Monday, February 7, 2011

Shutting Up

When I was six years old, my parents came home from the first of many parent teacher meetings at my school. "Sister Rosalia said you are a very nice little girl and a very good student, too." my mother said.
"She did?" I asked, excitedly. "Did she also tell you..." I started but my mother cut me off.
"What she also said was that you need to stop talking so much." she said.
Somehow I wasn't surprised in the least. This was most certainly no earth shattering piece of information to me or to my parents, for that matter. I was routinely sent to the office for talking in class, though the habit was not simply limited to the classroom. I grew up being called "Chatty Kathy" by my family and I even talked in my sleep with shocking frequency. I'm told by my husband that little habit has still not resolved itself.
Over the years I have managed to learn to shut up when necessary. In the last few years however, I have come to realize that shutting up may be more than a necessity, it just may be a considerate act toward those around me. 
If you think about your communication with the people you come into contact with each day, you'll see what I mean. For example, I go to the grocery store and really don't speak to anyone until I reach the checkout counter. The clerk dutifully asks me how I am and I follow the appropriate social norm and respond with, "Fine. How are you?". I could have a ten inch knife sticking out of the side of my head and I'd probably still say, "Fine." because after all, does the clerk really care? Probably not.
The next time I'm at the bank and the teller asks me how I am, I think I'll respond with "Well, funny you should ask. My entire family was wiped out last week by malaria, a meteor fell on my house on Monday and my dog, who just contracted rabies, bit me on my way out this morning. I guess overall I'd have to say I'm pretty shitty. How 'bout you?" I guarantee I would be met with a look of confusion, horror, or outright concern for my sanity and nothing more. The bottom line is it really doesn't matter. Unless you are paid to care (therapists, etc.) people generally are too busy with their own lives to really care too much about anyone else.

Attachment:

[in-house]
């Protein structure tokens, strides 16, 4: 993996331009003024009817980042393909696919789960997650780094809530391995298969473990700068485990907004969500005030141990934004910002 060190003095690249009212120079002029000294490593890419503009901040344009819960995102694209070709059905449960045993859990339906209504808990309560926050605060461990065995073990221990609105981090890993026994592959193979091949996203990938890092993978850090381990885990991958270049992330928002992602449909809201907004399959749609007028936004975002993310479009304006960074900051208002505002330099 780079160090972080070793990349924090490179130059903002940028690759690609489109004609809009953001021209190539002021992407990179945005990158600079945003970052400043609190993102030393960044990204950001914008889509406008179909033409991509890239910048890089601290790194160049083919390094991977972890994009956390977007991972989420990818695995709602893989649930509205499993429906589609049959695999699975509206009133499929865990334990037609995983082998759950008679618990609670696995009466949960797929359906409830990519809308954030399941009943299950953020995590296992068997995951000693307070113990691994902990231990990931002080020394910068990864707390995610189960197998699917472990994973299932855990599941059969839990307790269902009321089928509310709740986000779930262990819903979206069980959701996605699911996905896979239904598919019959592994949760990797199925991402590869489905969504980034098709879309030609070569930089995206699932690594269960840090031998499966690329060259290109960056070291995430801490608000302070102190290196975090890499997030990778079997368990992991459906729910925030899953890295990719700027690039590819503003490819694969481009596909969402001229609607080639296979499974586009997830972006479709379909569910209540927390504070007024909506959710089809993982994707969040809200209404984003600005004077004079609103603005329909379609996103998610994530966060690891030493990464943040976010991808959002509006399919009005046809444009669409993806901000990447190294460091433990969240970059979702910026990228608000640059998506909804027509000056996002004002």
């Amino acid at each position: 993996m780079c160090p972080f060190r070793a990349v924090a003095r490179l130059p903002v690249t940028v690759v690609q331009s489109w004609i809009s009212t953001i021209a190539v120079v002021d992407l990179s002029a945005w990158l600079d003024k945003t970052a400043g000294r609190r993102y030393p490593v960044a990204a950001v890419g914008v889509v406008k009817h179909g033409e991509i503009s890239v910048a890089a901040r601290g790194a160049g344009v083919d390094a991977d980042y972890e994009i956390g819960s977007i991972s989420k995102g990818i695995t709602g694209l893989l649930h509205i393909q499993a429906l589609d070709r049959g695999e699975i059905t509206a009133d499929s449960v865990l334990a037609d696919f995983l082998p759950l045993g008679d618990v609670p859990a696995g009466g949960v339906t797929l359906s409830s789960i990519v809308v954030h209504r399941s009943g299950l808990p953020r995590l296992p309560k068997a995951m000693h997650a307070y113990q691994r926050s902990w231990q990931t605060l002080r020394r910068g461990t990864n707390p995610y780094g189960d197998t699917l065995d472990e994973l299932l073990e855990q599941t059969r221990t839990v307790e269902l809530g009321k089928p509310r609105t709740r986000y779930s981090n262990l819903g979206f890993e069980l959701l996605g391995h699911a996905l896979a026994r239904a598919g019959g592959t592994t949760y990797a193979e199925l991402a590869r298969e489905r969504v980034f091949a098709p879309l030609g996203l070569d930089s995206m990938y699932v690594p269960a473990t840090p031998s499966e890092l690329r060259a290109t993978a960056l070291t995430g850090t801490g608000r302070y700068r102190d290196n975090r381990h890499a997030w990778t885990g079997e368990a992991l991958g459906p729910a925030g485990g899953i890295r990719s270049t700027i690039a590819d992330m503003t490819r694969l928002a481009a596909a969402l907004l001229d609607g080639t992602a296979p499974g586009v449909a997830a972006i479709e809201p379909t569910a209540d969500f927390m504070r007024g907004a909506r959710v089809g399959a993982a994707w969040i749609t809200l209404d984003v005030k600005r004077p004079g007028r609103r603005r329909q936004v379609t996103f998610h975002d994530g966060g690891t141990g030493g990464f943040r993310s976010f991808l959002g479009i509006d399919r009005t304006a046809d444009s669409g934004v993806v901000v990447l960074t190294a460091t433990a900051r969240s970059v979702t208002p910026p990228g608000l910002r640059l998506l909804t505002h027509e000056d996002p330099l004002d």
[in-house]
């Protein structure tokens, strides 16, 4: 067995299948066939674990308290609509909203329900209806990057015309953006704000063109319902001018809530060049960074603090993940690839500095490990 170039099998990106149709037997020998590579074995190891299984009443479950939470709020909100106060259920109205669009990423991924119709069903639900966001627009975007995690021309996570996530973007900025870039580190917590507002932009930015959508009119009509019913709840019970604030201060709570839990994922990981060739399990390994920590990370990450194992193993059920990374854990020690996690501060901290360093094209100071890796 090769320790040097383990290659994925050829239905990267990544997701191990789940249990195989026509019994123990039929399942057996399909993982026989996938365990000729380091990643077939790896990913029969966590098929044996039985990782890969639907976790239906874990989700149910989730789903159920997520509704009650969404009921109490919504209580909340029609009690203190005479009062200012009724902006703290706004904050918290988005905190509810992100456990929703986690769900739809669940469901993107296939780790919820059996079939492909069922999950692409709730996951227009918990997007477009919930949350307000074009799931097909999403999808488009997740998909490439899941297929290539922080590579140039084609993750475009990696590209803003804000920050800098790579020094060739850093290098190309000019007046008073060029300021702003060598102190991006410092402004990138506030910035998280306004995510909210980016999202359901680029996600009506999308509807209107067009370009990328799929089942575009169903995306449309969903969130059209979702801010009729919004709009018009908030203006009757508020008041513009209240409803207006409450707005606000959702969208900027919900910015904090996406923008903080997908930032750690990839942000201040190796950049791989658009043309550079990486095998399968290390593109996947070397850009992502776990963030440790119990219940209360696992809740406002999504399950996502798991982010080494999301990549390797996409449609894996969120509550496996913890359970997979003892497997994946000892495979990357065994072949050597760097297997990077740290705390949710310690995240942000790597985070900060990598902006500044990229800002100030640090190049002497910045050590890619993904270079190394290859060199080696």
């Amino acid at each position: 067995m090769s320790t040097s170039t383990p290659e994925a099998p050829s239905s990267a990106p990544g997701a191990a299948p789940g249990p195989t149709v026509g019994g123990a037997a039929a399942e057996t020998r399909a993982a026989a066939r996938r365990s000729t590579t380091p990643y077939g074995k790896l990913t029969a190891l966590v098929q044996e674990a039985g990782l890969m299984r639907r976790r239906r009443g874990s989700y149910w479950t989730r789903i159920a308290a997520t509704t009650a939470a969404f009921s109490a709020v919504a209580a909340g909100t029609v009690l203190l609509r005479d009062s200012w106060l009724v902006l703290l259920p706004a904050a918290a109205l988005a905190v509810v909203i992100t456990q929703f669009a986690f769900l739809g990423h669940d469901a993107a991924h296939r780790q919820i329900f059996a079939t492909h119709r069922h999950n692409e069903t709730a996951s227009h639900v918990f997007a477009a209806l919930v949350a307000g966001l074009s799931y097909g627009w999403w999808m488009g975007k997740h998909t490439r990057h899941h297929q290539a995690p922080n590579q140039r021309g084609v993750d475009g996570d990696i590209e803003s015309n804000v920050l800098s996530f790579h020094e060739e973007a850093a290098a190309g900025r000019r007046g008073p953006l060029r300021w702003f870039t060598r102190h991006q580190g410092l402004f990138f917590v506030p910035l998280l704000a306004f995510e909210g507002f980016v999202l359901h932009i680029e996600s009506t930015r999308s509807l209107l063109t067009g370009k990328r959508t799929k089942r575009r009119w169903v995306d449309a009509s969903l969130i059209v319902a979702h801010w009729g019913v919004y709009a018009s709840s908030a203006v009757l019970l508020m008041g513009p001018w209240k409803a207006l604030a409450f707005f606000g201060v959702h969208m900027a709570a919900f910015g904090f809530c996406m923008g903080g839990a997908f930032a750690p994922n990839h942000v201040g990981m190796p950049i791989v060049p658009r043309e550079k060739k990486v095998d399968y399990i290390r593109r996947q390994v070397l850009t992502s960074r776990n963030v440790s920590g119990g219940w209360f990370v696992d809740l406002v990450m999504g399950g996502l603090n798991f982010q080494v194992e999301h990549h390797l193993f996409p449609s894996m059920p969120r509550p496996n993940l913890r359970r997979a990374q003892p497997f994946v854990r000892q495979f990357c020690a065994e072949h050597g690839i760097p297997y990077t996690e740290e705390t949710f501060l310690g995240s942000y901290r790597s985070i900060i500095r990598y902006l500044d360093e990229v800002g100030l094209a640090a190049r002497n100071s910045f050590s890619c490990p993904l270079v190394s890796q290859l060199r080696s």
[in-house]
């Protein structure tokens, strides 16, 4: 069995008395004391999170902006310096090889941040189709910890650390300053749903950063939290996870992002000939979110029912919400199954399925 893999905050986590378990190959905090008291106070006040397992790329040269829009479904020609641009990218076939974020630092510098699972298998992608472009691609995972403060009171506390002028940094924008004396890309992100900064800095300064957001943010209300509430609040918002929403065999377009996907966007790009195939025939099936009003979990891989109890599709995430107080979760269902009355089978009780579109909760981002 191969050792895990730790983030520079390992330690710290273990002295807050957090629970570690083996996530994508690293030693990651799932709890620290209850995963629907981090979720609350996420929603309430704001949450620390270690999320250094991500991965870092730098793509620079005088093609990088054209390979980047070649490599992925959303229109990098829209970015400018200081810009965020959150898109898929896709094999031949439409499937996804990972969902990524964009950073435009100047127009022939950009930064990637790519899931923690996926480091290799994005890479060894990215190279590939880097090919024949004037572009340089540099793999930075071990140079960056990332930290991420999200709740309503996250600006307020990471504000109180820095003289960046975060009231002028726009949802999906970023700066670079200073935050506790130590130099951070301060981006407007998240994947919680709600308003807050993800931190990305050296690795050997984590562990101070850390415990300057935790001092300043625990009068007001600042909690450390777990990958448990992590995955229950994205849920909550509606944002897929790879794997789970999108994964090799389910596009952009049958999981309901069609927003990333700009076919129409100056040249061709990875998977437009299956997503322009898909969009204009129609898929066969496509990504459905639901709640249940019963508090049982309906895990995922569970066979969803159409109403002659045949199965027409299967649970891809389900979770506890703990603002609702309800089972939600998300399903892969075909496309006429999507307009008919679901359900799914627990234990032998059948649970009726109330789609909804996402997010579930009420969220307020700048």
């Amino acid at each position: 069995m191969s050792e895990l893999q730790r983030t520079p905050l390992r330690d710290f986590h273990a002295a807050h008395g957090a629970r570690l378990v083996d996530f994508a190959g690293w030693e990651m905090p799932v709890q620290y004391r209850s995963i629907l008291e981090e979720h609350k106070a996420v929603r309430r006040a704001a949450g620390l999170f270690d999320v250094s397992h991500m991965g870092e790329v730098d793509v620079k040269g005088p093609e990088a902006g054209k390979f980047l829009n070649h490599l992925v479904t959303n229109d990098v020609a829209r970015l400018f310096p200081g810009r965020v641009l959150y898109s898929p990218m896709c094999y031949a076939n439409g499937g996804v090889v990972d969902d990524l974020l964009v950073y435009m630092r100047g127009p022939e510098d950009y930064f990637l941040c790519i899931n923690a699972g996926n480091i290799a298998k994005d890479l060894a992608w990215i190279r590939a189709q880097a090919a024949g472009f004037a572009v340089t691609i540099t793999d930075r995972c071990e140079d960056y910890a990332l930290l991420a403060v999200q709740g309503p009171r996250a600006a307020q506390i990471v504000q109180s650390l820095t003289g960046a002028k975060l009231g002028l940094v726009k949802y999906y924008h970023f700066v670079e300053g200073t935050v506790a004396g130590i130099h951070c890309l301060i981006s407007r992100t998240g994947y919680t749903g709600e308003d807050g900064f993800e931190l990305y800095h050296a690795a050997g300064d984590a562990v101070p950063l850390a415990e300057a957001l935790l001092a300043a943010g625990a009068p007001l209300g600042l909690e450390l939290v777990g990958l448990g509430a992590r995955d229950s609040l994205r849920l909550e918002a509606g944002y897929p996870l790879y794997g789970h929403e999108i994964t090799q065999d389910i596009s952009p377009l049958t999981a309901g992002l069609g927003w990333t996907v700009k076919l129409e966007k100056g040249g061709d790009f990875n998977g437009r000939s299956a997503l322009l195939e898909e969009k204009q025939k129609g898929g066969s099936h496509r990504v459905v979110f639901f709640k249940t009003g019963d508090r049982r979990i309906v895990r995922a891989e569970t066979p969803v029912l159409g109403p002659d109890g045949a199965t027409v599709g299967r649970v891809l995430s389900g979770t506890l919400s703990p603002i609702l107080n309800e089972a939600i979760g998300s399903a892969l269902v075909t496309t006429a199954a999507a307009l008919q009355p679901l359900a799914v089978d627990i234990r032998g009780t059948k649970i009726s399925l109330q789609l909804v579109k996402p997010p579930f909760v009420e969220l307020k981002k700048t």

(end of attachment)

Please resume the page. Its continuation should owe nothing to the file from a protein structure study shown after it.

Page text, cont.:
So what about those in our personal circle? I guess that depends on just how big your circle is. I don't work and since I moved away from my hometown I really don't even get to see or speak to my friends anymore so that makes my circle really small. If I am sad or upset about something, who can I talk to? Well, there is my sister, who is newly pregnant with a very, very fragile pregnancy, has two other children, three dogs, a husband who is about to be deployed again and is moving this week. Hmmm...... dump more on her? No freaking way!
I also have children, but wait..... oh, that's right.... they are children. They shouldn't have to worry about adult issues yet. They have enough to worry about with school, friends, and being kids.
So I guess that leaves my husband. I can always talk to him. We can always talk in the mornings.... except he is usually trying to hurry to get out to work. But there are times when he doesn't have to go in quite so early.... except he usually asks me to be quiet so he can sleep a little longer. Well, there are always evenings when he gets home from work.... except he rarely gets home before 7 or 8pm and by the time he does get home he is so tired he usually quickly tells me about his day, eats dinner then falls asleep. It's not for lack of concern, mind you. He does try to stay awake to talk to me, he is just usually very tired and can't keep his eyes open.
I miss getting to talk to people. Actually, I think I miss being heard more. I'm finding the older I get, the fewer people there are to talk to and the fewer people there are to talk to the less I have to say. There are too few people and too little time. Things seem less important than they used to. Perhaps the key to learning how to shut up was learning that no one was ever really listening anyway.

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